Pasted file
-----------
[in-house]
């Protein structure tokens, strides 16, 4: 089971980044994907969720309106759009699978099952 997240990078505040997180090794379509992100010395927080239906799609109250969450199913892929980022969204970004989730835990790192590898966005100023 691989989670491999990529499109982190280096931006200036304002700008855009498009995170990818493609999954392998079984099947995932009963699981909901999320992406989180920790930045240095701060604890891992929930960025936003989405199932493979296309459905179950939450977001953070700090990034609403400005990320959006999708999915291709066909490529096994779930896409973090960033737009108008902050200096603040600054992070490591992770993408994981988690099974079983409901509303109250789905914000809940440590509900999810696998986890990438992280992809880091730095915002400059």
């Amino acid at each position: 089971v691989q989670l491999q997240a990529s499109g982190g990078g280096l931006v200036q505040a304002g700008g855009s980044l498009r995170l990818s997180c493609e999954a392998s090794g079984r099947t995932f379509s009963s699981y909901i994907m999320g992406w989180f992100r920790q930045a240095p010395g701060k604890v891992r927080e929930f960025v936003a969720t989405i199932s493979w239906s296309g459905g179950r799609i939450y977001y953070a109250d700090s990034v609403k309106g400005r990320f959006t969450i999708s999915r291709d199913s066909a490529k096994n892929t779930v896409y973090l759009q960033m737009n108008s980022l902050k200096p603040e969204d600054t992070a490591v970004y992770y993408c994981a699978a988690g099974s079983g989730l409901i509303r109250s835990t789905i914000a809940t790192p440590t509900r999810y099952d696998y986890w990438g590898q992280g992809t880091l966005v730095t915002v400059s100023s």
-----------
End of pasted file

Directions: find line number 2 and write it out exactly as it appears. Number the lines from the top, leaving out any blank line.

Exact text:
């Protein structure tokens, strides 16, 4: 089971980044994907969720309106759009699978099952 997240990078505040997180090794379509992100010395927080239906799609109250969450199913892929980022969204970004989730835990790192590898966005100023 691989989670491999990529499109982190280096931006200036304002700008855009498009995170990818493609999954392998079984099947995932009963699981909901999320992406989180920790930045240095701060604890891992929930960025936003989405199932493979296309459905179950939450977001953070700090990034609403400005990320959006999708999915291709066909490529096994779930896409973090960033737009108008902050200096603040600054992070490591992770993408994981988690099974079983409901509303109250789905914000809940440590509900999810696998986890990438992280992809880091730095915002400059």